Trivia magazine Mental Floss says learning history can be fun, with their humorous take on facts and figures from across time and space.
As Erik Sass (now that’s a name, snort) says in his introduction, “We know that 99% of “history”, as they teach it, is mind-numbingly boring. And we’re sorry about that; we can’t change what happened in your youth. But this book is about to make history, by making history interesting.”
Here’s something that’s relevant to the present time, given that it’s become a meme in popular culture:
Maya Borrow Your Calendar?
Although the Maya have become famous for having developed an incredibly accurate calendar, they should be thrice as famous: they actually developed three calendars.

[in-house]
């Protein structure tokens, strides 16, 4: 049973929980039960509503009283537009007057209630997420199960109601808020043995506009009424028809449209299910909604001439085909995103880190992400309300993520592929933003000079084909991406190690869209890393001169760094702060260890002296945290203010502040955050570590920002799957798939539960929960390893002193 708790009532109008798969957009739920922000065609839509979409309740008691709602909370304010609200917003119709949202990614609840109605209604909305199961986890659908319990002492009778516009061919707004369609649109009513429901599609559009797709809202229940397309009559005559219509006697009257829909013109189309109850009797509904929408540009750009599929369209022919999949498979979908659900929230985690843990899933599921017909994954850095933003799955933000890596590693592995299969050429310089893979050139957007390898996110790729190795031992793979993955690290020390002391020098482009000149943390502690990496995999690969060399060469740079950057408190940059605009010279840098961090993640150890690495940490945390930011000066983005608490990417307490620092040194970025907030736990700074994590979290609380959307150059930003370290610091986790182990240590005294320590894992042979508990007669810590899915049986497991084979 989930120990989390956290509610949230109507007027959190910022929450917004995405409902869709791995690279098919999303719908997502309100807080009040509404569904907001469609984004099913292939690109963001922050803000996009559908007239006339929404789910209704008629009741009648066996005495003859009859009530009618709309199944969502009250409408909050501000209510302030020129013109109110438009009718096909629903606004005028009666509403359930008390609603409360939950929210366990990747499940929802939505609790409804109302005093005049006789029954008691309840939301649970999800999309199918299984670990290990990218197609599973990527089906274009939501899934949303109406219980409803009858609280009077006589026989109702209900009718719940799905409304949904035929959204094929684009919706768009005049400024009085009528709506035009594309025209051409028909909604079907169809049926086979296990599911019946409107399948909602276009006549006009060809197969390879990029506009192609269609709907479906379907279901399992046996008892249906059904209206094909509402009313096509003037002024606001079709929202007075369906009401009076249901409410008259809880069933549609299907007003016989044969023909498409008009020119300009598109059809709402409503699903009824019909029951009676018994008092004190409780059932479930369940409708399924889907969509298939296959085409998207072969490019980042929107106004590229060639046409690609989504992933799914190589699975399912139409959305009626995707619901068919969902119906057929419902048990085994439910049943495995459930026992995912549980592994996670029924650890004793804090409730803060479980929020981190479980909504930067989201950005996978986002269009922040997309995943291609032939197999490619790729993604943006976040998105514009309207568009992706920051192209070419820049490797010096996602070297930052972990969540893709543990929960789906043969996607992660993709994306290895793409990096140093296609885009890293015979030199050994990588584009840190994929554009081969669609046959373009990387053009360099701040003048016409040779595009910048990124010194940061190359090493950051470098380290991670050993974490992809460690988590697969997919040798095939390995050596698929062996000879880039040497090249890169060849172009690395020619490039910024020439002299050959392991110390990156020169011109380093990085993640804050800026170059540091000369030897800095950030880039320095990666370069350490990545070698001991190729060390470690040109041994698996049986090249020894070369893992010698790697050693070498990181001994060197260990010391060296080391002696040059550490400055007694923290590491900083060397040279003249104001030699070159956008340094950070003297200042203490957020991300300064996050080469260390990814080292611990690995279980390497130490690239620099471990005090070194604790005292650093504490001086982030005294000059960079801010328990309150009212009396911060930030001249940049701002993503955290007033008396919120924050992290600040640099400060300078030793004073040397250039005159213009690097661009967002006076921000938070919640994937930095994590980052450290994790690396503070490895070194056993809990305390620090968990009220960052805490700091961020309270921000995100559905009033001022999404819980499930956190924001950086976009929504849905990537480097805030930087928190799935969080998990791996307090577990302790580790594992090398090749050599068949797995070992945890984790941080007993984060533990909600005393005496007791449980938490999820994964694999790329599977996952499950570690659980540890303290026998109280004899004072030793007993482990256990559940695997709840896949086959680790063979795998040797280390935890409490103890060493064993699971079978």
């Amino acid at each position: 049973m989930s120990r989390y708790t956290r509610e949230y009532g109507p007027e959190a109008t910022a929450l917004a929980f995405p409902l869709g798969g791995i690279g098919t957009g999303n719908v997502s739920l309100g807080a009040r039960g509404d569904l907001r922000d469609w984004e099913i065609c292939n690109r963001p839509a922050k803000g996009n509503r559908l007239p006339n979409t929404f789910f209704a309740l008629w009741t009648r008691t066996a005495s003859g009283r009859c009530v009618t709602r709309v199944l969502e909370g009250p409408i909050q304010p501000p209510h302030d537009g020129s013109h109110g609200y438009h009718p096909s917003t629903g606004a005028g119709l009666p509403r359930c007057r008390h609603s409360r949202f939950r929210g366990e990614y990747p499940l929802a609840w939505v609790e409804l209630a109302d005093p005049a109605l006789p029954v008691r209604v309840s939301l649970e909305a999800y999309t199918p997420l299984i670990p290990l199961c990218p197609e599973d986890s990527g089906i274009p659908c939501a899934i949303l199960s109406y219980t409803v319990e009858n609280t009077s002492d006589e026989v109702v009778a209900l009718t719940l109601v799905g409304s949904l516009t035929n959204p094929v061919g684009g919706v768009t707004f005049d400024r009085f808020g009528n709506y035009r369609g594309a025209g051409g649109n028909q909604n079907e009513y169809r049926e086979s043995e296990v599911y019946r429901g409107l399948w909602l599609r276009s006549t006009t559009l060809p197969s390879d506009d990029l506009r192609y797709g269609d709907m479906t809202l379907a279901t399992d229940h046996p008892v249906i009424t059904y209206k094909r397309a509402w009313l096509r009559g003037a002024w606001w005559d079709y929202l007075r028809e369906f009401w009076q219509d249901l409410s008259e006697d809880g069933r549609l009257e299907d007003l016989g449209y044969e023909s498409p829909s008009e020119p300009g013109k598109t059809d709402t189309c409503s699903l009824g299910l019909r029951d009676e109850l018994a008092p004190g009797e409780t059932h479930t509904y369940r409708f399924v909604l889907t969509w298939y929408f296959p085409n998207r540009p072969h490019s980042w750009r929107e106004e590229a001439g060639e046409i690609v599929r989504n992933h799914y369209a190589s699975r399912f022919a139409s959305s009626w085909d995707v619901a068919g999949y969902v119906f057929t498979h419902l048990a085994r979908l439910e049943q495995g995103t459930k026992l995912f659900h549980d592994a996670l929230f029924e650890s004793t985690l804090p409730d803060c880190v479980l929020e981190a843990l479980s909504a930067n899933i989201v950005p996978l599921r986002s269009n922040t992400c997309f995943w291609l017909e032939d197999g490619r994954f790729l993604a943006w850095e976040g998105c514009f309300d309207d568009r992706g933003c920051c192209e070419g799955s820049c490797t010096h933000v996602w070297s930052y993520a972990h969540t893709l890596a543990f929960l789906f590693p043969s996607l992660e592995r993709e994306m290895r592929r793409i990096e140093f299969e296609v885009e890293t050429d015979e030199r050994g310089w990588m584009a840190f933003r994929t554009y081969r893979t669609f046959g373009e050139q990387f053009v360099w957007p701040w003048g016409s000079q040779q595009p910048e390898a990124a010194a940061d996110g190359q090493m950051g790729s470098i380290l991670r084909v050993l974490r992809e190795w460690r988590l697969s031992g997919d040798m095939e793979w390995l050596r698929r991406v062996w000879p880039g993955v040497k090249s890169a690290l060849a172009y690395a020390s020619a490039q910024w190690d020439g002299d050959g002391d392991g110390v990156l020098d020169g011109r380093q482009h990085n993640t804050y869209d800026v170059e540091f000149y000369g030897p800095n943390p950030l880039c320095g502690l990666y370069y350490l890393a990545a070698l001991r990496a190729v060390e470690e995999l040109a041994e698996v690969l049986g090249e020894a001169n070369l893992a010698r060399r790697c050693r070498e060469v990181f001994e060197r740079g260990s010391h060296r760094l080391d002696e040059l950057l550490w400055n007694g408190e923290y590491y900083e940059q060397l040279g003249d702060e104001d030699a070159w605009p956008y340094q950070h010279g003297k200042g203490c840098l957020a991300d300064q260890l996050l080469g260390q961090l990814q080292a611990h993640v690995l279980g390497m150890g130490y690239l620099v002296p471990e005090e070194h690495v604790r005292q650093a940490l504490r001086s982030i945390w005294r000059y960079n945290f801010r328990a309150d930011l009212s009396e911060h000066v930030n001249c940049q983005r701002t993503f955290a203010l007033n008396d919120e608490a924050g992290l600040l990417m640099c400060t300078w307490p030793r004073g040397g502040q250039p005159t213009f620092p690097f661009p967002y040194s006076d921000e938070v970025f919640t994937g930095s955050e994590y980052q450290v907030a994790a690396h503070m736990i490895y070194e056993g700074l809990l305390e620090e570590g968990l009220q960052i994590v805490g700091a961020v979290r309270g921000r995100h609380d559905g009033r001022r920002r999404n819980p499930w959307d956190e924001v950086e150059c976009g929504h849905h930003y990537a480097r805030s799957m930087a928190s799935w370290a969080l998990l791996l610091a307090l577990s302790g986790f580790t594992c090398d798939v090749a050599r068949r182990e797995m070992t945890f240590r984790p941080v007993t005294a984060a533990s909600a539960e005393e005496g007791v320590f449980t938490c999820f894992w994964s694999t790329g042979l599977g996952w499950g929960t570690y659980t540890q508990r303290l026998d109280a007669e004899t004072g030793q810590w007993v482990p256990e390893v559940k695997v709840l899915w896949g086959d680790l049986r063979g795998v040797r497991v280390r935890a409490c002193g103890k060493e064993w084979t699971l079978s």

One was the “Long Count”, which started when they believed this version of the world began, on August 13, 3114 BCE. The Long Count calendar is slated to end on December 21, 2012. More on that in a bit.
The Tzolkin calendar was based on thirteen twenty-day periods called kals, which represented the time it took to prepare a cornfield or plant and harvest it….
Since neither of these calendars squared with the time the Maya knew it took for the earth to complete its yearly cycle around the sun, they came up with the Haab calendar, which was eighteen months of twenty days each, plus a five-day period called the uayeb tacked on at the end…
Incidentally, various alarmists and people with not enough to worry about cite the date December 21, 2012, the end of the Long Count calendar, as the date of the end of the world. Most Mayan scholars disagree as to whether that was what the Mayans were predicting, but it’s still a great fact for terrorizing any of your more gullible friends.